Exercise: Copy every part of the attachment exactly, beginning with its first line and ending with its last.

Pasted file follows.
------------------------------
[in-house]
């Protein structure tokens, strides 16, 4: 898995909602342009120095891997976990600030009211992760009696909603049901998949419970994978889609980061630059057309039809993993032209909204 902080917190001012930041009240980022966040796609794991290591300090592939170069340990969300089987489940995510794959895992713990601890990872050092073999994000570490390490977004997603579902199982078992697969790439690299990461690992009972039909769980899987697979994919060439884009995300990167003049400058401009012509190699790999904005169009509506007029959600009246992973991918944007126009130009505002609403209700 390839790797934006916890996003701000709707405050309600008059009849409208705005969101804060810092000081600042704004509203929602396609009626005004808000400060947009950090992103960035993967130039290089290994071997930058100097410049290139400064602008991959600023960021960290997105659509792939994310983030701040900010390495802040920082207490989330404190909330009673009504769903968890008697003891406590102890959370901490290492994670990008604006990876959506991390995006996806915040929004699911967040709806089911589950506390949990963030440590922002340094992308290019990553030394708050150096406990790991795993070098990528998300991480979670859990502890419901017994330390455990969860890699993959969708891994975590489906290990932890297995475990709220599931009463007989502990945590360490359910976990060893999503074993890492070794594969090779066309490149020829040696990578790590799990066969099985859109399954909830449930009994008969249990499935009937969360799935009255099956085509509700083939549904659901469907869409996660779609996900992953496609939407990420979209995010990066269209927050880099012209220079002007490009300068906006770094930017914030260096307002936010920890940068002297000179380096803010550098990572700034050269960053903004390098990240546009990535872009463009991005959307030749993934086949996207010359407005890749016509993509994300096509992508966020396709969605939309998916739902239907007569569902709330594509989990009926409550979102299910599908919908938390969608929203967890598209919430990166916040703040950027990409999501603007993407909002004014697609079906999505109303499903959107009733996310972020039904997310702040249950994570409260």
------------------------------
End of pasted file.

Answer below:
[in-house]
């Protein structure tokens, strides 16, 4: 898995909602342009120095891997976990600030009211992760009696909603049901998949419970994978889609980061630059057309039809993993032209909204 902080917190001012930041009240980022966040796609794991290591300090592939170069340990969300089987489940995510794959895992713990601890990872050092073999994000570490390490977004997603579902199982078992697969790439690299990461690992009972039909769980899987697979994919060439884009995300990167003049400058401009012509190699790999904005169009509506007029959600009246992973991918944007126009130009505002609403209700 390839790797934006916890996003701000709707405050309600008059009849409208705005969101804060810092000081600042704004509203929602396609009626005004808000400060947009950090992103960035993967130039290089290994071997930058100097410049290139400064602008991959600023960021960290997105659509792939994310983030701040900010390495802040920082207490989330404190909330009673009504769903968890008697003891406590102890959370901490290492994670990008604006990876959506991390995006996806915040929004699911967040709806089911589950506390949990963030440590922002340094992308290019990553030394708050150096406990790991795993070098990528998300991480979670859990502890419901017994330390455990969860890699993959969708891994975590489906290990932890297995475990709220599931009463007989502990945590360490359910976990060893999503074993890492070794594969090779066309490149020829040696990578790590799990066969099985859109399954909830449930009994008969249990499935009937969360799935009255099956085509509700083939549904659901469907869409996660779609996900992953496609939407990420979209995010990066269209927050880099012209220079002007490009300068906006770094930017914030260096307002936010920890940068002297000179380096803010550098990572700034050269960053903004390098990240546009990535872009463009991005959307030749993934086949996207010359407005890749016509993509994300096509992508966020396709969605939309998916739902239907007569569902709330594509989990009926409550979102299910599908919908938390969608929203967890598209919430990166916040703040950027990409999501603007993407909002004014697609079906999505109303499903959107009733996310972020039904997310702040249950994570409260």